Help with Rose of Sharron

Discussion in 'Landscape Maintenance' started by kirk1701, May 12, 2011.

  1. kirk1701

    kirk1701 LawnSite Gold Member
    Messages: 3,981

    Hey guys, have a few Rose of Sharron's and last fall when I trimmed them back I took the clippings and put in a bucket with root started for a month then, before winter set in I set them out.

    I know you can start them from clippings as I did a couple the year before.

    We'll here we are May, the Rose of Sharron's I trimmed back and the ones I started from clippings the year before are now growing and have leaf's but the ones I set out last fall are just, we'll a twig in the ground? :confused:

    However they are alive, I can scratch the bark with my fingernail and its green underneath. So do I have a reason for concern or am I jumping the gun?

    Thanks in advance
  2. Dr.NewEarth

    Dr.NewEarth LawnSite Bronze Member
    Messages: 1,476

    Rose of Sharon is a common name and is used for at least a couple of different plants around north america.

    Do you have the Latin name? Is it a groundcover with a yellow flower
    or a flowering shrub?

    If it's groundcover ie: St. John's Wort/Hypericum, those cuttings won't all come back in my experience and you just have to select the ones that are responding well.
    If they're green, then just stick them in the ground in a low profile area
    and see what happens

    I don't believe you will get 100% regrowth from shrub cuttings either
  3. Think Green

    Think Green LawnSite Silver Member
    Messages: 2,746

    Rose of Sharon-----Typical common name for Althea!
    I haven't had the success with stem cuttings as I have with Forsythia.
  4. Dr.NewEarth

    Dr.NewEarth LawnSite Bronze Member
    Messages: 1,476

    That's the shrub I was thinking of. Hollyhock is Althaea rosea

    See how common names differ around the world.

    Sunset Garden Books uses the common name Hollyhock, but doesn't mention it as Rose of Sharon.

    They call Saint John's Wort, Rose of Sharon.

    I had a client years ago that called her Hollyhock a Rose of Sharon.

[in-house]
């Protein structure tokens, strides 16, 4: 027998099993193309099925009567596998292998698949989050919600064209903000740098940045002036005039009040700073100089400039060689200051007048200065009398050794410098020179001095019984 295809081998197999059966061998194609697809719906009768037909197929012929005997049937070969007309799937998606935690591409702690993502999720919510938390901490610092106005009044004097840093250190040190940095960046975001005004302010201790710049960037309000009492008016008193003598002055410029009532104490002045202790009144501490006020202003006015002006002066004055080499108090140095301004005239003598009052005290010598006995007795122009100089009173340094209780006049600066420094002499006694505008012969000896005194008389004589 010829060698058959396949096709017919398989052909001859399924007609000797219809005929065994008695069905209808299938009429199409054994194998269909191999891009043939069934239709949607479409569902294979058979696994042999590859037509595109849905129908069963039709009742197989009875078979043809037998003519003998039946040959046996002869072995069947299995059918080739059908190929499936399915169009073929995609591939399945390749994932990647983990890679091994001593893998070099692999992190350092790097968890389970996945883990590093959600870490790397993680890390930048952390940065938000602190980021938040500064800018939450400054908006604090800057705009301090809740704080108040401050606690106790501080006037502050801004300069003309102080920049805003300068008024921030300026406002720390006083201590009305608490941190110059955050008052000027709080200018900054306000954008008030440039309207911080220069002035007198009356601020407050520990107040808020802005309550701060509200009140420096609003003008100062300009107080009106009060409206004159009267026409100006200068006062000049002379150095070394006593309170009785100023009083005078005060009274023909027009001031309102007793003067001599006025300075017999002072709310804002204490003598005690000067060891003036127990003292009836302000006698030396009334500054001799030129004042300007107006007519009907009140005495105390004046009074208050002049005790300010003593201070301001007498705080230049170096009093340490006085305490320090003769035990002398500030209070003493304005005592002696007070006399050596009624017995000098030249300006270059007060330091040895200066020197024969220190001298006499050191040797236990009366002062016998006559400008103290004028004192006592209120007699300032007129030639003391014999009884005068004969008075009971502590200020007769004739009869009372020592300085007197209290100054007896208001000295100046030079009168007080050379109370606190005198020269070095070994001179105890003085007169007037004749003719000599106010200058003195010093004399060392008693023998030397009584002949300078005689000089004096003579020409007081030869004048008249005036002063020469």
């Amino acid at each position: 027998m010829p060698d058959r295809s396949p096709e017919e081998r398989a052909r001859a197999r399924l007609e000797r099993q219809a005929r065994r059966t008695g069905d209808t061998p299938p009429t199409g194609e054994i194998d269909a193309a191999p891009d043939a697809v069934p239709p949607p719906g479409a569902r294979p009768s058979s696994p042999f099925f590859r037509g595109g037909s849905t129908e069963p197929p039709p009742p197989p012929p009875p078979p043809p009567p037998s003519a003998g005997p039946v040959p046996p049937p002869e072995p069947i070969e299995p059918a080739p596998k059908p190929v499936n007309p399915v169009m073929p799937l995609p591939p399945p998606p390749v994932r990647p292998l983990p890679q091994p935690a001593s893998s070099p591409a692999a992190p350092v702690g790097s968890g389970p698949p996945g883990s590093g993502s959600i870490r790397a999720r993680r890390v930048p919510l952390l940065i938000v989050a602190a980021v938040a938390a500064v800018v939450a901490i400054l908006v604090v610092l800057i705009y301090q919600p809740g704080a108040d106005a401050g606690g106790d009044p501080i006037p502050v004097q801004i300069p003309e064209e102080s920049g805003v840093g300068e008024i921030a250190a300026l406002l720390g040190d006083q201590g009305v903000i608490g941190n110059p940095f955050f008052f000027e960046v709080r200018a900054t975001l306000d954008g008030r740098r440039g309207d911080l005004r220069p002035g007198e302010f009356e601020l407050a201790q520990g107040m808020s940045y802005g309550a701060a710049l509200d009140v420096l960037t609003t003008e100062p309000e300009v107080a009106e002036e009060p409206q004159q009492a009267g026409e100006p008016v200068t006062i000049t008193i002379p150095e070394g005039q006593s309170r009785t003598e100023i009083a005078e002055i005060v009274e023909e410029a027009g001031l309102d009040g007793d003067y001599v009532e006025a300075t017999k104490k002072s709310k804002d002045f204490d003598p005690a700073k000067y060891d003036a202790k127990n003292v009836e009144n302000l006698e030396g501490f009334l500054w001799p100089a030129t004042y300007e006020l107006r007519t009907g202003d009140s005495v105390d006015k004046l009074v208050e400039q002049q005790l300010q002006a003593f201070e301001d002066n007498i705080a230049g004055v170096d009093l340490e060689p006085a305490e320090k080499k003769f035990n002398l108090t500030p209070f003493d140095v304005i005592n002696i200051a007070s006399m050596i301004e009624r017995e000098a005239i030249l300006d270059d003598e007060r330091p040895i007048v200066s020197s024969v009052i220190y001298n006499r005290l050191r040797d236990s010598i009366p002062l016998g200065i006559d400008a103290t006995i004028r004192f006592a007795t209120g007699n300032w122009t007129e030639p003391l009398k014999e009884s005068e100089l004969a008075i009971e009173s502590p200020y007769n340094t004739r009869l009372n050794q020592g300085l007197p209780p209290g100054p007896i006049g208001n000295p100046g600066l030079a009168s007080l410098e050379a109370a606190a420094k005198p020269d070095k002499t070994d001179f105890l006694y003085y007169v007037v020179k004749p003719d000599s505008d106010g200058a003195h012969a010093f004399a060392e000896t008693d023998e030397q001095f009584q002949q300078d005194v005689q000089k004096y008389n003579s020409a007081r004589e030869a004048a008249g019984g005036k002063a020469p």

That's why we use Latin names. They remain the same all over the world,
    and then other horticulturists know exactly what you are looking for.

    O.P. If this is what you have, stake 18-24 inches apart. Water well
    They can get rust and anthracnose.
    It also says to wait for warm weather to set them out.
  5. grassman177

    grassman177 LawnSite Fanatic
    Messages: 9,795

    it would be hibiscus syriacus
  6. kirk1701

    kirk1701 LawnSite Gold Member
    Messages: 3,981

    I'll get some pics and post tomorrow along with some of the original bush I'll have to hunt for it through last years photo's when its in full bloom.

    As for setting them out, fall of the year is best because thats when you trim the bush back. You don't have the clippings before fall.

    Also, as I said in my original post I know it will take root as I did it the year before with about three clippings and last spring they came out beautiful, roses on them by June and lasted all season. That's why I decided to do more last fall.
  7. kirk1701

    kirk1701 LawnSite Gold Member
    Messages: 3,981

    Here yu go guys as promised.

    This is the bush the clippings were cut from last fall, the one to the right was started from clippings 5 years ago.


    The second, I started from clippings in the fall of 2009 and came out last spring just amazing, had flowers and all.


    Here's the one's I started from clippings last fall. I had them in a bucket with root starter for a month prior to setting them out. As you can see, just a twig in the ground, no leaf growth like on the two above???


    However, green means life right? Scratching the bark of the one's I set out last fall reveals life :dizzy:

  8. Think Green

    Think Green LawnSite Silver Member
    Messages: 2,746

    Kirk, yes green means there should be live cambium. The new stems cuttings may not be as vigorous as the older batches because of the harsh winter you guys had this season. These plants are temperature sensitive like the Crape myrtle and only come out when the time is right.
    This is the common Althea that i was mentioning. You are in Kentucky not too far off from me to misidentify your vernacular.

    Are you doing these cuttings for your own personal use? I would hope so!!!
  9. agrostis

    agrostis LawnSite Silver Member
    Messages: 2,490

    Different names because of different locations. It looks like a hibiscus from the leaf. Hollyhock has a fig tree looking leaf. It is a tropical plant that we have to protect from cold temperatures. Kentucky is just a little too far north for the cuttings you put outdoors to survive. That isn't saying that they cant. But not generally.
  10. kirk1701

    kirk1701 LawnSite Gold Member
    Messages: 3,981

    Yes TG, the cuttings are for me on my own personal property; what bothers be is the clippings I put out in years past (always in the fall) came out the following spring perfectly.

    So it sounds like your saying give it time due to the hard winter?

Share This Page